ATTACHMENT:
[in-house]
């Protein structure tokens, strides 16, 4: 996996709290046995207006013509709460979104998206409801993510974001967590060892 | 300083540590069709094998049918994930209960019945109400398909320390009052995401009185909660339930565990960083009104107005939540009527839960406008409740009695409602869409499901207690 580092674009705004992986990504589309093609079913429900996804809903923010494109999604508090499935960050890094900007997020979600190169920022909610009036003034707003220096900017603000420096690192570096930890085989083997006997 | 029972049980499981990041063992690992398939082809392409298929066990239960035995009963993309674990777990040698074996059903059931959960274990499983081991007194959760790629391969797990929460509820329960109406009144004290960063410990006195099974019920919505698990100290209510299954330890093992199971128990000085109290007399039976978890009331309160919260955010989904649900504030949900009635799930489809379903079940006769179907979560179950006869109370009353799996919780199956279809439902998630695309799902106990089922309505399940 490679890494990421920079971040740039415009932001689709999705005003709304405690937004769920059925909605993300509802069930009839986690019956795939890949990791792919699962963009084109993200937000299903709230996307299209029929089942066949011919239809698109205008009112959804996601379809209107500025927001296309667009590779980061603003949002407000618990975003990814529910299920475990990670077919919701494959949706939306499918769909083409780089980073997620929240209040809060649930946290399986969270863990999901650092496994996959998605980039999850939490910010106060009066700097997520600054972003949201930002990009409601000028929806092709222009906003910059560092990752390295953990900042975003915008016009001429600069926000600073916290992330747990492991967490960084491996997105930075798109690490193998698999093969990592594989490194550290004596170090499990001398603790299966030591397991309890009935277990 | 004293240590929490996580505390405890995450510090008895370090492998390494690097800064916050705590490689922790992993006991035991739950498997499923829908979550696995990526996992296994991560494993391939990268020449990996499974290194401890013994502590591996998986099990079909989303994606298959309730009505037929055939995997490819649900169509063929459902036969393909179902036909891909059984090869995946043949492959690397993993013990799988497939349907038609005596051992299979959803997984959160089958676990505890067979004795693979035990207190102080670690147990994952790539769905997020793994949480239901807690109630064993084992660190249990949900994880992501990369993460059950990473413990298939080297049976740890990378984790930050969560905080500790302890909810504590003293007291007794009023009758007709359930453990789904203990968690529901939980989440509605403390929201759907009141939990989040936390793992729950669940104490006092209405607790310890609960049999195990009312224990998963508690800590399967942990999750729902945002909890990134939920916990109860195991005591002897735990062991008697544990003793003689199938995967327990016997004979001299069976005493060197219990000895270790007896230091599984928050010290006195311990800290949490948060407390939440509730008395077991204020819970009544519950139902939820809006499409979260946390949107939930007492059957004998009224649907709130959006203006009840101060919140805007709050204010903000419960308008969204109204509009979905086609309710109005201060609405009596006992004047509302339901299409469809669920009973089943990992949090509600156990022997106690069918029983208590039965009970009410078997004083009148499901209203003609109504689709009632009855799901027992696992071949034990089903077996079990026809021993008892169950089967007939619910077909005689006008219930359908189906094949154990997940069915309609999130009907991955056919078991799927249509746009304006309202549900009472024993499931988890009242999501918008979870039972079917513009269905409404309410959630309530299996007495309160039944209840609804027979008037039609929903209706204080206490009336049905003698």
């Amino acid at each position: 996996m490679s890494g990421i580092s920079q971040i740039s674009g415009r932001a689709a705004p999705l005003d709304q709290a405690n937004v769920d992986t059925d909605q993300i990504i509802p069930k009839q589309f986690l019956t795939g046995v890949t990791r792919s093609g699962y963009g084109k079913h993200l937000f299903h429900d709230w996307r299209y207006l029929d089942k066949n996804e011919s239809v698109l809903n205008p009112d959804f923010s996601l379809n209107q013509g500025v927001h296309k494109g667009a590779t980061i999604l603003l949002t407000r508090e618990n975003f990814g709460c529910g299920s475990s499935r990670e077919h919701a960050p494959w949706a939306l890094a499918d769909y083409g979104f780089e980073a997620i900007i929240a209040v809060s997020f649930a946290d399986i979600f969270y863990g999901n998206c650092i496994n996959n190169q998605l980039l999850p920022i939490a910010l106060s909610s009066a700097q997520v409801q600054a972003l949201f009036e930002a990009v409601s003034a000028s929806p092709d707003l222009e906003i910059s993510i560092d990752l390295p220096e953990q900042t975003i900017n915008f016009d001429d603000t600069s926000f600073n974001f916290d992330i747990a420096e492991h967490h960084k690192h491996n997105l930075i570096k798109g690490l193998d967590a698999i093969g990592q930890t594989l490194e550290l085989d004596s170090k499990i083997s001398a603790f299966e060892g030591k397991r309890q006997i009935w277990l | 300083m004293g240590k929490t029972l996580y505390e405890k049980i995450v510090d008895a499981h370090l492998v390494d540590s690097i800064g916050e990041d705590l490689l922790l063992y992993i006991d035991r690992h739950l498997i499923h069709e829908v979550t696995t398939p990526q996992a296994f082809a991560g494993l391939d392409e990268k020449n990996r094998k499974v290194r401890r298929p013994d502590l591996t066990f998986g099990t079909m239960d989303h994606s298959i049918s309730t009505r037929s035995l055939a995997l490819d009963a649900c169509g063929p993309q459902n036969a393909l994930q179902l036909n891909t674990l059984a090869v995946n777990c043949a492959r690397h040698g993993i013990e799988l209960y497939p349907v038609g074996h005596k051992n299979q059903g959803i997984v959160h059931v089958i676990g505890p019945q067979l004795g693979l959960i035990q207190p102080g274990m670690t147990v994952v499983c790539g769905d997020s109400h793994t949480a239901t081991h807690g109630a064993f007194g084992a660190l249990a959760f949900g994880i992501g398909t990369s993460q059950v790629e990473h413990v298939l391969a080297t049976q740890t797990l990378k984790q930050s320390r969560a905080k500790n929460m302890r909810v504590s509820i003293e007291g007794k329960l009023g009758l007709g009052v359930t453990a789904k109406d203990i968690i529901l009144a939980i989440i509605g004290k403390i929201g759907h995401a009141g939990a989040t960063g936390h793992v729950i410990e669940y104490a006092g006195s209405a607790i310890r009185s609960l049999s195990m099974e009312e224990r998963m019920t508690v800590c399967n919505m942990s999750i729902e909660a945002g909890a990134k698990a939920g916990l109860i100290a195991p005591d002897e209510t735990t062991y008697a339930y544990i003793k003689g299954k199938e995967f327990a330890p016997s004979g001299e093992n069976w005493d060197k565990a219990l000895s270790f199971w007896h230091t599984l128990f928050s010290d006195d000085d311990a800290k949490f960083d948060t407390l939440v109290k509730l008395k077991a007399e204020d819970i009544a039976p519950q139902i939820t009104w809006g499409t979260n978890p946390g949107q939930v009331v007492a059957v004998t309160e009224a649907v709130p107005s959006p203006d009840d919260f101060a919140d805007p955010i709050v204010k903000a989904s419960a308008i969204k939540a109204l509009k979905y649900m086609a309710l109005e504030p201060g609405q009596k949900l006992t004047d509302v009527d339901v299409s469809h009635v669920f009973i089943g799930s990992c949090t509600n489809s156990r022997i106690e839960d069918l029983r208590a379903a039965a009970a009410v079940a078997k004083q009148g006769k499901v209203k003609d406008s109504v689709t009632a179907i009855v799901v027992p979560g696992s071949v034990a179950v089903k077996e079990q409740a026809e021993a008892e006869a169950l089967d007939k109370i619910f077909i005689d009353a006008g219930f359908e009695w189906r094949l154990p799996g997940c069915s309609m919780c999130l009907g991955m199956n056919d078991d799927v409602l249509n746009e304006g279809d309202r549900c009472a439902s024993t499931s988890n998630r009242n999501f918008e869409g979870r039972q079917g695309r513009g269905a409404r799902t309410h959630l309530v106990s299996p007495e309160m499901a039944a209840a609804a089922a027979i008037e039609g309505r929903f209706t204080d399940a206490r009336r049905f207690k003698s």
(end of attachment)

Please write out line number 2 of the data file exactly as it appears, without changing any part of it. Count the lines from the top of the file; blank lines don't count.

């Protein structure tokens, strides 16, 4: 996996709290046995207006013509709460979104998206409801993510974001967590060892 | 300083540590069709094998049918994930209960019945109400398909320390009052995401009185909660339930565990960083009104107005939540009527839960406008409740009695409602869409499901207690 580092674009705004992986990504589309093609079913429900996804809903923010494109999604508090499935960050890094900007997020979600190169920022909610009036003034707003220096900017603000420096690192570096930890085989083997006997 | 029972049980499981990041063992690992398939082809392409298929066990239960035995009963993309674990777990040698074996059903059931959960274990499983081991007194959760790629391969797990929460509820329960109406009144004290960063410990006195099974019920919505698990100290209510299954330890093992199971128990000085109290007399039976978890009331309160919260955010989904649900504030949900009635799930489809379903079940006769179907979560179950006869109370009353799996919780199956279809439902998630695309799902106990089922309505399940 490679890494990421920079971040740039415009932001689709999705005003709304405690937004769920059925909605993300509802069930009839986690019956795939890949990791792919699962963009084109993200937000299903709230996307299209029929089942066949011919239809698109205008009112959804996601379809209107500025927001296309667009590779980061603003949002407000618990975003990814529910299920475990990670077919919701494959949706939306499918769909083409780089980073997620929240209040809060649930946290399986969270863990999901650092496994996959998605980039999850939490910010106060009066700097997520600054972003949201930002990009409601000028929806092709222009906003910059560092990752390295953990900042975003915008016009001429600069926000600073916290992330747990492991967490960084491996997105930075798109690490193998698999093969990592594989490194550290004596170090499990001398603790299966030591397991309890009935277990 | 004293240590929490996580505390405890995450510090008895370090492998390494690097800064916050705590490689922790992993006991035991739950498997499923829908979550696995990526996992296994991560494993391939990268020449990996499974290194401890013994502590591996998986099990079909989303994606298959309730009505037929055939995997490819649900169509063929459902036969393909179902036909891909059984090869995946043949492959690397993993013990799988497939349907038609005596051992299979959803997984959160089958676990505890067979004795693979035990207190102080670690147990994952790539769905997020793994949480239901807690109630064993084992660190249990949900994880992501990369993460059950990473413990298939080297049976740890990378984790930050969560905080500790302890909810504590003293007291007794009023009758007709359930453990789904203990968690529901939980989440509605403390929201759907009141939990989040936390793992729950669940104490006092209405607790310890609960049999195990009312224990998963508690800590399967942990999750729902945002909890990134939920916990109860195991005591002897735990062991008697544990003793003689199938995967327990016997004979001299069976005493060197219990000895270790007896230091599984928050010290006195311990800290949490948060407390939440509730008395077991204020819970009544519950139902939820809006499409979260946390949107939930007492059957004998009224649907709130959006203006009840101060919140805007709050204010903000419960308008969204109204509009979905086609309710109005201060609405009596006992004047509302339901299409469809669920009973089943990992949090509600156990022997106690069918029983208590039965009970009410078997004083009148499901209203003609109504689709009632009855799901027992696992071949034990089903077996079990026809021993008892169950089967007939619910077909005689006008219930359908189906094949154990997940069915309609999130009907991955056919078991799927249509746009304006309202549900009472024993499931988890009242999501918008979870039972079917513009269905409404309410959630309530299996007495309160039944209840609804027979008037039609929903209706204080206490009336049905003698």